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The Future of AI in Africa: Designing an Ethical Rollout of AI-Powered Tech on the Continent

Mar 4, 2024


“Data is the oil for our generation,” said software engineer Jabar Lantam in a recent discussion co-hosted by The Black Policy Institute and the USC Center on Public Diplomacy. Lantam and fellow panelists pointed to the need for new laws and practices that safeguard data sovereignty and ensure an ethical rollout of artificial intelligence (AI) in Africa.

There is growing interest in AI across Africa, with its booming population and rapid growth in AI investments. Already, entrepreneurs and corporations are deploying AI on the continent to promote economic empowerment and address local challenges.  In Nigeria, AI technology is being used to screen tuberculosis cases. In Cape Town, a startup is digitizing and translating African languages using AI-powered software. Across Africa, Google’s AI-powered tools are being used to forecast floods, predict locusts, improve ultrasound technology, and increase child literacy.

But there are hurdles facing African AI entrepreneurs, said Ayomide Owoyemi, a researcher in health informatics at the University of Illinois. “A lot of the people who are pushing the boundaries of AI are doing so from abroad,” he said. Compared to Western countries, according to Owoyemi, Africa lacks the high-tech infrastructure for AI, particularly access to high-quality data.

Owoyemi said that much of the AI deployed in Africa relies on data that is not from the continent. For the average AI-entrepreneur, according to Owoyemi, data is too expensive. “One of the things we need to solve is access to data,” he said. He pointed to a need for data curation projects across the continent that enable data access for free, with limitations to ensure ethical and responsible use.

This “community driven approach” can drive economic growth, create jobs and empower communities, all while creating more inclusive technologies that address the needs of diverse populations.

As AI rolls out in Africa, business consultant and speaker Busie Matsiko said African entrepreneurs must be mindful to protect their intellectual property. “Sometimes, you think you’re just volunteering, but you’re actually the talent,” Matsiko said. “How do you protect the talent and make sure these partnerships and collaborations are intentional and a win-win for everyone involved?”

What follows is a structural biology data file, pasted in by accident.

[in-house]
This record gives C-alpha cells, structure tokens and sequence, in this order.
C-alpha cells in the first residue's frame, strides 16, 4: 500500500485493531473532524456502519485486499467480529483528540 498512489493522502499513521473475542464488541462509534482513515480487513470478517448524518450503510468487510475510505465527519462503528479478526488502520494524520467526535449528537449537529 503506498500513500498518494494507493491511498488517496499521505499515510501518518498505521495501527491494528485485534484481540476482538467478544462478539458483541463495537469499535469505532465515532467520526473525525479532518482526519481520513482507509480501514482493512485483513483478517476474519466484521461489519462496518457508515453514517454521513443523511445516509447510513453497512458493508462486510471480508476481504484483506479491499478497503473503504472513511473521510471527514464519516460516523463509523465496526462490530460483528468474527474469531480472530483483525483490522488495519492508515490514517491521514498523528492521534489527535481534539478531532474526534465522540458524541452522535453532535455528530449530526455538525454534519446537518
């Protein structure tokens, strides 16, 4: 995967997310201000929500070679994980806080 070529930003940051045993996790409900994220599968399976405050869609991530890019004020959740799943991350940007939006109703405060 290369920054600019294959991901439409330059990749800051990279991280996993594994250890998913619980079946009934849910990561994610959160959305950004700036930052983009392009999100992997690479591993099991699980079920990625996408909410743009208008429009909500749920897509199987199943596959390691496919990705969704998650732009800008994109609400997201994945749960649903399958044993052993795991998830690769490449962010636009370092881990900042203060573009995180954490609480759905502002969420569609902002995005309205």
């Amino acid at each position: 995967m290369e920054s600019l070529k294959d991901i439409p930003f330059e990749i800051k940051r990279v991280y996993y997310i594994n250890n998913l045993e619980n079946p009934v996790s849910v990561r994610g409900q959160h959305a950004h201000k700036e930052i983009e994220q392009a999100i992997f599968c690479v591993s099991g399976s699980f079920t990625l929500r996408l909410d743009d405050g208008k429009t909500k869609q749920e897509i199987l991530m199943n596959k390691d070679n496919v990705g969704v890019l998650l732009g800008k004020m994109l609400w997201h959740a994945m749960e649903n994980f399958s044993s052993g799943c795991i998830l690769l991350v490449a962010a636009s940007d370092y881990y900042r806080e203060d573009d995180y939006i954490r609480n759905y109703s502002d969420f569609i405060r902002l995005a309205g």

Matsiko also urged expanded training and education related to AI. “At a grassroots level, it’s about empowering locals on what AI is [and] what these technologies mean,” Matsiko said. She added that careers like “data scientist” should be promoted as a viable option to young Africans.

David Ifeoluwa Adelani, a fellow at University College London who focuses on adaptation of AI technologies for local languages, said it is crucial to invest in education and training programs to build local AI expertise and prevent brain drain by providing opportunities for African talents to innovate within their communities. “As you train people, they disappear,” said Adelani, referencing a current exodus of software engineers from Africa. He suggested a system, similar to India’s, where training occurs on a massive scale. “We have to improve our educational system to train a lot of talent,” said Adelani. “We can provide enough talent for ourselves and others, just because of our [large] population.”

To collect the vast quantities of data needed for AI tools, Adelani cited the need for “participatory research,” locating African communities that own data—such as local language texts—and collaborating with them on developing AI tools. This “community driven approach,” according to Adelani, can drive economic growth, create jobs and empower communities, all while creating more inclusive technologies that address the needs of diverse populations.

Matsiko agreed that AI practices and policies must consider the socioeconomic realities of African countries including basic necessities such as healthcare, clean water, and education. “What is important to [African countries] is different to what’s of interest to the Western world,” said Matsiko. 


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